The job of an inverter (AKA power inverter) is quite straightforward — Change DC electricity into AC electricity that can be used by household appliances. The source of the DC electricity could either be solar generators or batteries. However, with tons of models and options, shopping for an inverter could be a little overwhelming sometimes. Understanding several basic concepts on this matter can help you make much more informative decision. Don't worry, the learning curve is very gentle, all you need is merely common sense.
What Can I Use An Inverter for?
Using an inverter to "generate" power from a battery can be an invaluable resource for anyone who finds themselves away from traditional AC power sources. Technically, the inverter cannot generate any power, the power is provided by the DC source, say, an automotive battery. However, some inverters were engineered as a hybrid of battery and normal inverter, for instance, the Suaoki Powerhouse, it's equipped with a 20,000mAh battery. The upside of this design is that you’ll have portable power, for instance, you can charge the inverter with your solar panels in the day and use that power during the night.
Anyway, whether it is to run appliances you want to use while you are on the road or to run a 10-hour marathon of Game of Thrones in the woods with your camping buddies, you'd be better off with an inverter.
Now, let's get familiar with more specific terms.
Wave Form Output
Currently in the mainstream market, there are two types of wave form: square wave and sine wave. Despite the fact that they are both competent to provide AC power to household appliances, sine wave output is more desirable because many electrical products are engineered to work best with a sine wave AC power source.
And there're two types of sine wave output: the pure sine wave and the modified sine wave. Generally speaking, the pure sine wave is better for applications, especially those that have sensitive electronic components. The other option, the modified sine wave inverter is less expensive but good for simple applications such as radios. The difference is this: The pure sine wave is natural and curved. From peak to peak there is a full range of frequency in-between. Modified sine waves are rigid waves, only outputting the top peak and the lower peak alternatively, with no range in-between.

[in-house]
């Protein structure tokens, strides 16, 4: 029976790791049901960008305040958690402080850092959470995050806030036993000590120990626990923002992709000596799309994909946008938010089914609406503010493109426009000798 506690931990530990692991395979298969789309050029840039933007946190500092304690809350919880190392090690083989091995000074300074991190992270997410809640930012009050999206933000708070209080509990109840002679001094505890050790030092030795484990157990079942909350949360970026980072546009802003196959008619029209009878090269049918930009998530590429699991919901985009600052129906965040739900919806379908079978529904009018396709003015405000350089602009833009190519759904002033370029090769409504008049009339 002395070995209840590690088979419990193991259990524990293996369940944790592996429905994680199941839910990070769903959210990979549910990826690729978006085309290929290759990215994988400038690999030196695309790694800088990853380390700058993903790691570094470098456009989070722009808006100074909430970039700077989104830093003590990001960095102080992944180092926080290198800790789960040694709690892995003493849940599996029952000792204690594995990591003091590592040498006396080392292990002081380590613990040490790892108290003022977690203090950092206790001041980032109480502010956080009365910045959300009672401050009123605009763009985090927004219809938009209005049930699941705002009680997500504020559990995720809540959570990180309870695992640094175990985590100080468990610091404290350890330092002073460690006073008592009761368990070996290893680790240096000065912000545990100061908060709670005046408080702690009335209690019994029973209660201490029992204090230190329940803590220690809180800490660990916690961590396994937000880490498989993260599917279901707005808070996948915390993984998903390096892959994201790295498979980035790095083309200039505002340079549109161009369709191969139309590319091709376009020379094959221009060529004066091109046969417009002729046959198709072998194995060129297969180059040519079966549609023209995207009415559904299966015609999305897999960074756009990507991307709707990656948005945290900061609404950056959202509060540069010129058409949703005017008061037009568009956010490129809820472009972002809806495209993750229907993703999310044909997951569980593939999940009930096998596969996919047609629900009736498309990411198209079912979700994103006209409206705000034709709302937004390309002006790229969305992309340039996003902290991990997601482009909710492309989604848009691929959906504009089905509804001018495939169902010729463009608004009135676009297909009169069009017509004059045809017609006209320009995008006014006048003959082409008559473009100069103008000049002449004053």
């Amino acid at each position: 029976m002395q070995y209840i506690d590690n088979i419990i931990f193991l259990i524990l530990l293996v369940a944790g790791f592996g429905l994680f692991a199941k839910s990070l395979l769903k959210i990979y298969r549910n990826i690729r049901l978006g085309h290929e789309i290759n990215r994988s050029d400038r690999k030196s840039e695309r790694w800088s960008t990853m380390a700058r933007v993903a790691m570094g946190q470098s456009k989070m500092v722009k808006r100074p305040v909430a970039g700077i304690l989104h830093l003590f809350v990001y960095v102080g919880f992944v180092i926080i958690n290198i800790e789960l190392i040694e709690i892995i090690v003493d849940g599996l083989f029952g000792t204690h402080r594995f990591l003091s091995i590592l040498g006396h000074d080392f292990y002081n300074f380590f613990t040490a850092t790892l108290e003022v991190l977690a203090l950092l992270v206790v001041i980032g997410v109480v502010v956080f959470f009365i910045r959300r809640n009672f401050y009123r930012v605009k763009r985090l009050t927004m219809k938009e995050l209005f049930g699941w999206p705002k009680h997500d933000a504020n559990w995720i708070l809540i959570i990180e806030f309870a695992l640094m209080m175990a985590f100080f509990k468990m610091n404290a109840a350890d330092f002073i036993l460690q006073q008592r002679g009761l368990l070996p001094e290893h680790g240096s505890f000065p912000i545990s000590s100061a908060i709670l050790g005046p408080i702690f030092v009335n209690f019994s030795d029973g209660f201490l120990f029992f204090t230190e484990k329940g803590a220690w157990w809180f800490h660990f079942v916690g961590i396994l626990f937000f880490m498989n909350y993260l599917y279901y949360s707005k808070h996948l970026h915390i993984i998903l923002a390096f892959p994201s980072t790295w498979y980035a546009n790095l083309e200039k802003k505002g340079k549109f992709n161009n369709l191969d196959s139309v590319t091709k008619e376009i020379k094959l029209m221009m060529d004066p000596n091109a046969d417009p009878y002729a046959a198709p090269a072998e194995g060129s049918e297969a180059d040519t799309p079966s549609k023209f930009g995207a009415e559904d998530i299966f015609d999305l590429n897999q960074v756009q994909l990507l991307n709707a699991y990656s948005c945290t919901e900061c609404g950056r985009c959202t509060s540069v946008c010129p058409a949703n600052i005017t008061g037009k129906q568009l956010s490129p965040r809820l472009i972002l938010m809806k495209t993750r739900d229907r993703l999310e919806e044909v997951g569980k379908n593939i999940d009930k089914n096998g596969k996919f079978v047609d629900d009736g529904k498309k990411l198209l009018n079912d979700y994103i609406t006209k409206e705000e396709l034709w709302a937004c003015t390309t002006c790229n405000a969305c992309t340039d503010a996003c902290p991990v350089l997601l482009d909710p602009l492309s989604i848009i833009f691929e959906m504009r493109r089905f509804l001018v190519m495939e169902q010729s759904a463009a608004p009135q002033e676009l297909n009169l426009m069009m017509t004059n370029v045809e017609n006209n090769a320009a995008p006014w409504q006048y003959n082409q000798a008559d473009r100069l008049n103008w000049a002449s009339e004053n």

Talking About Numbers
One of the most important factor that must know before buying an inverter is your "Power Requirement". The wattage rating on power inverters tells you how much power they can transfer – as long as your power source holds out.
Suppose you have a 100W laptop and a 60W light bulb (Incandescent) to run simultaneously, simply add up the wattage of each device and make sure the inverter will supply sufficient AC power. In this case the inverter should provide at least 160W AC power, the S601 is apparently fully capable of that. If you need even higher power than 200W, consider Suaoki PS5B Inverter, which features a 300W AC power output.
Another factor you should pay attention to is Input Voltage (DC) and Output Voltage (AC): Select an inverter that matches the voltage of the battery supplying power to it. For example, if you are using a 12V battery, choose a 12V DC inverter. Output Voltage (AC): the output voltage should approximately match the standard AC voltage of your country.
We’ve covered the basics. Do you know how to change the ideal inverter for your situation now?